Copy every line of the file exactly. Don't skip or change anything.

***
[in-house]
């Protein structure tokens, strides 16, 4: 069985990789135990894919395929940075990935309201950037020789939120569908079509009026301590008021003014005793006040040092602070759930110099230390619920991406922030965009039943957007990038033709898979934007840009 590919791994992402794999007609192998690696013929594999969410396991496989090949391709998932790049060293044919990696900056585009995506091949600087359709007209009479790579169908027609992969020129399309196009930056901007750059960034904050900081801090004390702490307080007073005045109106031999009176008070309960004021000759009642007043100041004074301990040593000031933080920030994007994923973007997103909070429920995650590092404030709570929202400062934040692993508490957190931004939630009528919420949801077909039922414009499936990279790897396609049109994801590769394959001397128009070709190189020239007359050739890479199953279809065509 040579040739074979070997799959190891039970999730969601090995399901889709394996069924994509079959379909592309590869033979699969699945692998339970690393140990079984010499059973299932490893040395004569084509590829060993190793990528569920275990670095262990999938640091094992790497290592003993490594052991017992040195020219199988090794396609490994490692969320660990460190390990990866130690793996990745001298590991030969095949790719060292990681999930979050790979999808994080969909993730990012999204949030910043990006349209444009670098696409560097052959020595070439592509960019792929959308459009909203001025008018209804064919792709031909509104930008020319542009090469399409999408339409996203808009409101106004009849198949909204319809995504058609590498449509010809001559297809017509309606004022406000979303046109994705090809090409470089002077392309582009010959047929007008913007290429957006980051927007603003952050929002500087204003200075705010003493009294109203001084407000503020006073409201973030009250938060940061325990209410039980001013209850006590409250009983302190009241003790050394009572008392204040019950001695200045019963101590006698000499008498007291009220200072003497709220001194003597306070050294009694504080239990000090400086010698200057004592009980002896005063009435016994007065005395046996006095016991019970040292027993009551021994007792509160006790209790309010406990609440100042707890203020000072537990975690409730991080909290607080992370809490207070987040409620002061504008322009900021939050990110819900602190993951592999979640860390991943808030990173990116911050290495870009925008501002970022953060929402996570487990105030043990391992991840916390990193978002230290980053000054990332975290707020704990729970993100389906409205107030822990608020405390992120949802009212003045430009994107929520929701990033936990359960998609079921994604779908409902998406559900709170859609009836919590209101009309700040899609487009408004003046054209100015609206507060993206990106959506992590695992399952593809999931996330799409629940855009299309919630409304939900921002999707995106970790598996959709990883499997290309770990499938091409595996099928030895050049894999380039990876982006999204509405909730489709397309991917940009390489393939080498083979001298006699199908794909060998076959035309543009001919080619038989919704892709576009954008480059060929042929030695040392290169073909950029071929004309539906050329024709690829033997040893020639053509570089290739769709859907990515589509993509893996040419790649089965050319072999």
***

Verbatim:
[in-house]
């Protein structure tokens, strides 16, 4: 069985990789135990894919395929940075990935309201950037020789939120569908079509009026301590008021003014005793006040040092602070759930110099230390619920991406922030965009039943957007990038033709898979934007840009 590919791994992402794999007609192998690696013929594999969410396991496989090949391709998932790049060293044919990696900056585009995506091949600087359709007209009479790579169908027609992969020129399309196009930056901007750059960034904050900081801090004390702490307080007073005045109106031999009176008070309960004021000759009642007043100041004074301990040593000031933080920030994007994923973007997103909070429920995650590092404030709570929202400062934040692993508490957190931004939630009528919420949801077909039922414009499936990279790897396609049109994801590769394959001397128009070709190189020239007359050739890479199953279809065509 040579040739074979070997799959190891039970999730969601090995399901889709394996069924994509079959379909592309590869033979699969699945692998339970690393140990079984010499059973299932490893040395004569084509590829060993190793990528569920275990670095262990999938640091094992790497290592003993490594052991017992040195020219199988090794396609490994490692969320660990460190390990990866130690793996990745001298590991030969095949790719060292990681999930979050790979999808994080969909993730990012999204949030910043990006349209444009670098696409560097052959020595070439592509960019792929959308459009909203001025008018209804064919792709031909509104930008020319542009090469399409999408339409996203808009409101106004009849198949909204319809995504058609590498449509010809001559297809017509309606004022406000979303046109994705090809090409470089002077392309582009010959047929007008913007290429957006980051927007603003952050929002500087204003200075705010003493009294109203001084407000503020006073409201973030009250938060940061325990209410039980001013209850006590409250009983302190009241003790050394009572008392204040019950001695200045019963101590006698000499008498007291009220200072003497709220001194003597306070050294009694504080239990000090400086010698200057004592009980002896005063009435016994007065005395046996006095016991019970040292027993009551021994007792509160006790209790309010406990609440100042707890203020000072537990975690409730991080909290607080992370809490207070987040409620002061504008322009900021939050990110819900602190993951592999979640860390991943808030990173990116911050290495870009925008501002970022953060929402996570487990105030043990391992991840916390990193978002230290980053000054990332975290707020704990729970993100389906409205107030822990608020405390992120949802009212003045430009994107929520929701990033936990359960998609079921994604779908409902998406559900709170859609009836919590209101009309700040899609487009408004003046054209100015609206507060993206990106959506992590695992399952593809999931996330799409629940855009299309919630409304939900921002999707995106970790598996959709990883499997290309770990499938091409595996099928030895050049894999380039990876982006999204509405909730489709397309991917940009390489393939080498083979001298006699199908794909060998076959035309543009001919080619038989919704892709576009954008480059060929042929030695040392290169073909950029071929004309539906050329024709690829033997040893020639053509570089290739769709859907990515589509993509893996040419790649089965050319072999």